Copying the first Dumb and Dumber’s plot almost in totality, this sequel has none of the inventive zest and little of the slyly intelligent humor of the original. The duo has been turned from lovably idiotic morons into unconscionable psychotics. Scenes barely fit together and the humor uses the slightest jumping point for its gags, then sends it barreling over a cliff to make sure it’s seen. Jim Carrey turns in a performances which is an obvious replica of his Llyod character rather than a natural role. The film is a mess despite a few laughs.
Stunted if well resolved visually, Dumb and Dumber To barely packs anything into its digital frame. Colors are there. Fine details are noted. Contrast is fine. Clarity is great. Yet the cinematography is utterly bland, TV-esque even. Maybe this is expecting too much.
The most positive word is “pure.” Dumb and Dumber To’s window-like effect is inarguable. Universal’s AVC encode is invisible too, leaving each shot without problems when coupled with a source carrying similar attributes. Sharpness feels natural without exaggeration and focus is well managed. Setting aside an exception for a blatantly smoothed over Jim Carrey late (an attempt to make him appear younger), there is nothing impeding the movie’s natural appearance.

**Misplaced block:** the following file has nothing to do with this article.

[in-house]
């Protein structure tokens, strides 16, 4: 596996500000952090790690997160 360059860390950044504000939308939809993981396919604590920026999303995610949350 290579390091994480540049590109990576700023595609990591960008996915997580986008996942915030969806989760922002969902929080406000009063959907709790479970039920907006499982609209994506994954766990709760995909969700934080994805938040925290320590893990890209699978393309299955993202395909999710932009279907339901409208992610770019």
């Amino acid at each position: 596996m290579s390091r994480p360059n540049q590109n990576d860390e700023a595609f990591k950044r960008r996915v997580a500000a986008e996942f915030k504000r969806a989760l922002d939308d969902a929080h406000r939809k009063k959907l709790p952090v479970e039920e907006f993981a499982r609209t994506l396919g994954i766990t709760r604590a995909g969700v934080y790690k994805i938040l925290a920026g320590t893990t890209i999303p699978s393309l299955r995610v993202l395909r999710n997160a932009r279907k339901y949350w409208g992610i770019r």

There are no special lighting or focal tricks. Some documentaries apply more than this one. On some base level, it’s doing what it should. Long, medium, and close shots are equally well handled. As the camera pans in to start, the trees across the yard of the hospital are flawlessly done. The same goes for any other establishing shot. Harry and Lloyd are defined down to their messy and bowl cuts respectively. Any green screen shots are notable because of the image’s unrestricted clarity. It all works, but without much energy.
Continue the decent mediocrity (?) of the audio mix too. Reaching a wide conference floor, the soundstage begins to fill. In rooms, an audience can be noted perking up when needed for applause or shocks. When it’s time to panic, the screams become directional.
Much of the track is musical, a number of hits and throwbacks to the first. They’re vibrant. The subwoofer picks up when called upon. It’s otherwise pedestrian comedy work.
Universal is pushing an alternate opening in marketing, but it’s a roughly 15 second extension of what was already in the film. Funny, but meager. Eight deleted/extended scenes offer more weight at 10-minutes. A gag reel has a few moments of note, while the featurette What’s So Smart About Dumb and Dumber To? details what makes this style of comedy so appealing.
Rather than the alternate opening, it should be That’s Awesome taking over the marketing. Five parts and 45-minutes worth of detail later, the disc finds a bonus feature groove. It looks back at the original, the timing of this sequel, chats with fans, and lays out how scenes were done – a satisfying making of.
Click on the images below for full resolution screen captures taken directly from the Blu-ray. Images have not been altered in any way during the process.